pork tenderloin with mushrooms and sour cream

Pork Tenderloin with Mushrooms and Sour Cream

The great thing about pork tenderloin is that it’s fancy enough for guests, but so easy and quick you can serve it on an ordinary weeknight.  Adding mushrooms and a bit of sour cream transforms the pork from plain to elegant. And, it’s done in about twenty minutes or so.  There’s very little fussing.  The only thing you have to cut up is a few mushrooms (and then slice the pork at the end).  You get a rich, creamy sauce boosted by the bite of Dijon mustard and piquant capers —both of which complement the pork beautifully.

Add some rice (I always make extra so I can just reheat it) and a simple salad and you’re ready to eat. In this case, I went with just some spinach and cucumber, topped with baslamic vinaigrette. And now, that I think of it, the balsamic vinaigrette would likely work well with the pork too. That’s really easy!

Make sure to get the pork tenderloin, not a pork loin roast. The tenderloin is long and skinny and weighs about a pound each.  You cook it fairly quickly on high heat. Think of it as the filet mignon of pork. The loin roast is closer to a pork version of roast beef. It’s much larger and rounder and you cook it low and slow.

Now that we’ve cleared that up, on to the recipe.  This is adapted slightly from an old New York Times Menu cookbook recipe. The recipe in the book called for pork chops (which you can also use if you like).  If you do that, cook them 2-4 minutes per side, depending on how thick they are. The original recipe called for a much longer cooking time, but the chops then were much fattier.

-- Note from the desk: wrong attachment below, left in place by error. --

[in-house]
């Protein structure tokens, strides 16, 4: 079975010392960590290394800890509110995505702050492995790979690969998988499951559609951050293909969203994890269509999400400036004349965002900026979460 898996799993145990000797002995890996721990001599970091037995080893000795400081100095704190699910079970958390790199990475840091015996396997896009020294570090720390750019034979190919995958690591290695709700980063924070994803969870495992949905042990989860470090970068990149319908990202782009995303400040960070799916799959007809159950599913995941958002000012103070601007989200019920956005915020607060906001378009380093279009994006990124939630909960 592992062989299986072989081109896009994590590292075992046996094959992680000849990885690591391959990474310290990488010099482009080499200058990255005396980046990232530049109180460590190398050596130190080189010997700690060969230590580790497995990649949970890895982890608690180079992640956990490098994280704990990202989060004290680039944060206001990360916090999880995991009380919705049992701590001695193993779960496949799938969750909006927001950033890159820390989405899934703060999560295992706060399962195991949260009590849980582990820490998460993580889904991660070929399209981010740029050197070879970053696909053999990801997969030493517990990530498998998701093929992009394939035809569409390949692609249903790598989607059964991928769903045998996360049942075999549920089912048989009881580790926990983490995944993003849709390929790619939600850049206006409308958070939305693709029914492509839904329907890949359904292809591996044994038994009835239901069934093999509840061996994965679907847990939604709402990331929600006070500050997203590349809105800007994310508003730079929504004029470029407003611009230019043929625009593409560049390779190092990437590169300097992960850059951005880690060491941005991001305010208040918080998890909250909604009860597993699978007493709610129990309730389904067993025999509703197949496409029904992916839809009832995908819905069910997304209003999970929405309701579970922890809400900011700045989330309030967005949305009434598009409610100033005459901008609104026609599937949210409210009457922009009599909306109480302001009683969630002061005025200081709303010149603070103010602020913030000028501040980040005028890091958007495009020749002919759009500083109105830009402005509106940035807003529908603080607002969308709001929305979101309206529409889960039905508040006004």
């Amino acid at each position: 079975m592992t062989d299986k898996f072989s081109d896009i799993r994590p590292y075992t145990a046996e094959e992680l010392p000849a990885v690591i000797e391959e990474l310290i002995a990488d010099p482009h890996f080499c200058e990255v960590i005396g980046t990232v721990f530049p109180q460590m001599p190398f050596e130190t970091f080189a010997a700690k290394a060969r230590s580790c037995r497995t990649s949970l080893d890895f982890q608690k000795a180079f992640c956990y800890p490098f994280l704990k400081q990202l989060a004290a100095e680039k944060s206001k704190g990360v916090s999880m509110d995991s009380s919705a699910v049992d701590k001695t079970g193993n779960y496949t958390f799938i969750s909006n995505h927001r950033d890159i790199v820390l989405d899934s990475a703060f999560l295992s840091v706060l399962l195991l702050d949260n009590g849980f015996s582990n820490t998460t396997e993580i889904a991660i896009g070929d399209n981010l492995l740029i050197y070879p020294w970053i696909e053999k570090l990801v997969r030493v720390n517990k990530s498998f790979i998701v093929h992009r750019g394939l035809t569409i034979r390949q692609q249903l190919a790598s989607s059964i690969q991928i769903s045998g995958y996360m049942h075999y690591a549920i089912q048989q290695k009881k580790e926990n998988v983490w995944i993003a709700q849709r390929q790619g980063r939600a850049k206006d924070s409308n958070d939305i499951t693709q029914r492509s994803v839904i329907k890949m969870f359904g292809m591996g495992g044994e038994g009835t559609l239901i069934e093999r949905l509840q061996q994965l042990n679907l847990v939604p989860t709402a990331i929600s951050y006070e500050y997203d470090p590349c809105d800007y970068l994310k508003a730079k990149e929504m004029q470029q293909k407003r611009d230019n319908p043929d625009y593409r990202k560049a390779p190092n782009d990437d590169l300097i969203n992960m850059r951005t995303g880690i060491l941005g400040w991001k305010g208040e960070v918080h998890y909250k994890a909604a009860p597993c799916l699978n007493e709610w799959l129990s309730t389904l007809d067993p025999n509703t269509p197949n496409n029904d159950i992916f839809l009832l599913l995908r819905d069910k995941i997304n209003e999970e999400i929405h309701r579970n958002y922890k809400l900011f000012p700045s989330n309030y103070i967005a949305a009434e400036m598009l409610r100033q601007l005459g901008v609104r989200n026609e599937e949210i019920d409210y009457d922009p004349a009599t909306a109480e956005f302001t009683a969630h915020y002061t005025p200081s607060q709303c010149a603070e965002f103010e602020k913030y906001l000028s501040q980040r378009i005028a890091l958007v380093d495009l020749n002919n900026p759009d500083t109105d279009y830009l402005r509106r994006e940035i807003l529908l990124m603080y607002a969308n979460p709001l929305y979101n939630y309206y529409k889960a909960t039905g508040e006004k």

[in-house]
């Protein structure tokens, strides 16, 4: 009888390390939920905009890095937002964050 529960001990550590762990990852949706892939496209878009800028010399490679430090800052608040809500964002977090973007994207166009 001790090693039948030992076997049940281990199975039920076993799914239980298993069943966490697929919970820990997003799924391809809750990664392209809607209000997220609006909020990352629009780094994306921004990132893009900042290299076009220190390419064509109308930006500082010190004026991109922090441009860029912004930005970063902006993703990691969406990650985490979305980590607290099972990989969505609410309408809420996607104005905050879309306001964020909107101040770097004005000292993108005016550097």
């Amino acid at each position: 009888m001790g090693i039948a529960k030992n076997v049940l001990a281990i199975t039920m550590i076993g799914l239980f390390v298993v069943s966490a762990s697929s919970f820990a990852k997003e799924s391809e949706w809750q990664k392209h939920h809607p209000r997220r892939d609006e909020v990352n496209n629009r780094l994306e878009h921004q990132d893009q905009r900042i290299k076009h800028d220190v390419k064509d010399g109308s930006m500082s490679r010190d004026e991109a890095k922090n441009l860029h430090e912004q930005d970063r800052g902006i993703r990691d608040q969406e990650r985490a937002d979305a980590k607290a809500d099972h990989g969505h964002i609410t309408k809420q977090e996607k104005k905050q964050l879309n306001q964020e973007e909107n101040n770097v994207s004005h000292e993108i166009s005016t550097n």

Pork Tenderloin with Mushrooms and Sour Cream Substitutions and Variations

  • Use pork chops instead of the tenderloin (get the boneless center cut)
  • Make it a bit lighter with Greek yogurt instead of sour cream
  • Add a splash of white wine or Marsala (sweet) wine to the sauce
  • Toss in some scallions or some shallots or onions (skip the capers if you do)

More Pork Recipes

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A party for your taste buds. Sure, it’s a bit… monochromatic, but this dish is packed with flavor. The tangy sour kraut is a perfect foil for the sweet cider and apples. And it’s quick too.

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Sure most people see ham steak and think pineapple. This is better. The ham stays firmer, and the glaze is ready in minutes.

 

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Tender, succulent, and not too sweet, these ribs are ready in about an hour (they’re boneless).  Great for a holiday weekend. And the glaze is a dream.

 




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